Personal MBA Book Summary
By Josh Kaufman
My book isn’t easy to summarize: The Personal MBA: Master the Art of Business is a distillation of 226 of the most important ideas in modern business practice. There are, however, a few big ideas and recurring themes that will help you understand why learning business is so important… and how to focus on learning useful business skills instead of useless academic theories.
1. Research indicates business school isn’t worth the investment. As costs continue to rise, the ROI gets worse. You’re better off learning business on your own.
Business school is a poor investment. A 2006 study by Dr. Jeffrey Pfeffer of Stanford and Dr. Christina Fong of the University of Washington found that MBA programs do not deliver meaningful improvements to students across any metric of career success.
Since then, business school tuition has continued to rise, but corporate jobs and wages have stagnated. Career security is at a historical low. Business schools have high direct tuition cost, significant opportunity costs in the form of lost wages, and are financed by most students with the worst forms of debt.
If you want to have a rewarding career and a satisfying life, you’re better off learning the art of business own your own, without incurring massive debts.
2. Debts cost you more than money – they’re a loss of freedom and flexibility.
If you don’t want to become a wage slave, don’t borrow a lot of money to purchase a credential. Business schools have high direct tuition cost, significant opportunity costs in the form of lost wages, and are financed by most students with the worst forms of debt.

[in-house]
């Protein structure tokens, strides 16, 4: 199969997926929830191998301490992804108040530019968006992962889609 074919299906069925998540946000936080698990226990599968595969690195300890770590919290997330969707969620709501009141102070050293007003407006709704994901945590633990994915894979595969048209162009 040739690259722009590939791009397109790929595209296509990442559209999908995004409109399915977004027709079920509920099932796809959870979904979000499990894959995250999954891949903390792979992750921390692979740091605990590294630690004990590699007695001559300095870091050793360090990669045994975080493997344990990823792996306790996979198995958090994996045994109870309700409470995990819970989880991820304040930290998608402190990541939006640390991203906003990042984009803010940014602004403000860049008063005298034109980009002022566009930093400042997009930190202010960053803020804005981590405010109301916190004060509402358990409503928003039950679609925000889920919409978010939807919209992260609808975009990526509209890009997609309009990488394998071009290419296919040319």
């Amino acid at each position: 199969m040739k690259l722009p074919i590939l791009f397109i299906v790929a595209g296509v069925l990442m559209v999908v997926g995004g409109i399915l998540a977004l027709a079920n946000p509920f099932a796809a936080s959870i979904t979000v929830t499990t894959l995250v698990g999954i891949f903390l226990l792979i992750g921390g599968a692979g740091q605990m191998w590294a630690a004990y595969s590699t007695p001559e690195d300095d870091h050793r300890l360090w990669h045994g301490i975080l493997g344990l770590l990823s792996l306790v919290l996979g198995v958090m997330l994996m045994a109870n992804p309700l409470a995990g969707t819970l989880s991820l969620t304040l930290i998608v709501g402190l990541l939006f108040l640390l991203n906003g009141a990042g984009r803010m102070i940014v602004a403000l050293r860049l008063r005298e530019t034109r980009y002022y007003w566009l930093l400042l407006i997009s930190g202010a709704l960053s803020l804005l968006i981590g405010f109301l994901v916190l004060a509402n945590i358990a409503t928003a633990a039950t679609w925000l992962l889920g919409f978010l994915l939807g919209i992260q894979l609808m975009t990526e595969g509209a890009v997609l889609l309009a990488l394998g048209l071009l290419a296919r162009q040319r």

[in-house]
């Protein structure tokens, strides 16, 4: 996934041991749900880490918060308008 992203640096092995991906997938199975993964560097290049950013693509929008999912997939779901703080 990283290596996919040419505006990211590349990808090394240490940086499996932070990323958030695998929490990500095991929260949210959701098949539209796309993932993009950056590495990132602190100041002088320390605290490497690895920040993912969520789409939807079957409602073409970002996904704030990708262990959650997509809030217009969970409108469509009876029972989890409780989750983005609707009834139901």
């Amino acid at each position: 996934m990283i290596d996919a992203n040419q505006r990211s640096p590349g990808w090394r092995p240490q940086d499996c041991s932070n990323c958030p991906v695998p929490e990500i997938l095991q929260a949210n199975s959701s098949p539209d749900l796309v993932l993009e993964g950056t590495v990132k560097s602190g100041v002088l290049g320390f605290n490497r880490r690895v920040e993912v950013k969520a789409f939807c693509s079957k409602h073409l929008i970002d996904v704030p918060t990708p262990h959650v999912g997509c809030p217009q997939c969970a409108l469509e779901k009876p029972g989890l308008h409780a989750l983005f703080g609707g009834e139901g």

Business schools may open certain doors, but they close doors as well. Massive debts decrease your freedom and flexibility, making it more difficult to experiment with business ideas that have a greater probability of leading to commercial success and career satisfaction.
Mortgaging your life for a credential is not worth it in the long run. Protect your freedom and flexibility, experiment with your own bootstrapped businesses, and you’ll get better results.
3. The 80/20 rule applies to learning business – a few critical ideas carry most of the weight.
Learning the fundamentals of business is essential, regardless of your profession. Fortunately, it’s possible to learn the most important business-related ideas quickly, without spending a lot of time and money.
Pareto’s Law / The 80/20 Principle / the Critical Few state that most of the desired results in an area come from a small set of inputs. This relationship applies to learning business: a few critical concepts carry most of the weight. Learn these ideas, which I call “mental models,” and you’ll reap most of the rewards of studying business with a minimum of time and effort.
The Personal MBA is designed to help you learn the most important ideas in business quickly and inexpensively, so you can focus on doing valuable work that matters.
4. Every business, large and small, has only five simple parts.
- Value-Creation: creating something other people want or need.
- Marketing: attracting attention and making people interested in what you’ve created.
- Sales: encourage people to trust you enough to give you money in exchange for the value you’ve created.
- Value-Delivery: give your customers what they promised, in a way that makes them happy.
- Finance: examine how much money is flowing into the business, how much is flowing out, and ensure enough profit is flowing in to make your efforts worthwhile.
Every business, from the largest multinational corporation to the smallest startup microbusiness, has these five parts. If any of these parts are missing, it’s not really a business.
If you’re trying to understand how a particular business works, use the Five Parts of Every Business to reverse engineer the operation. If you’re creating a new business, the Five Parts should be the outline of your business plan.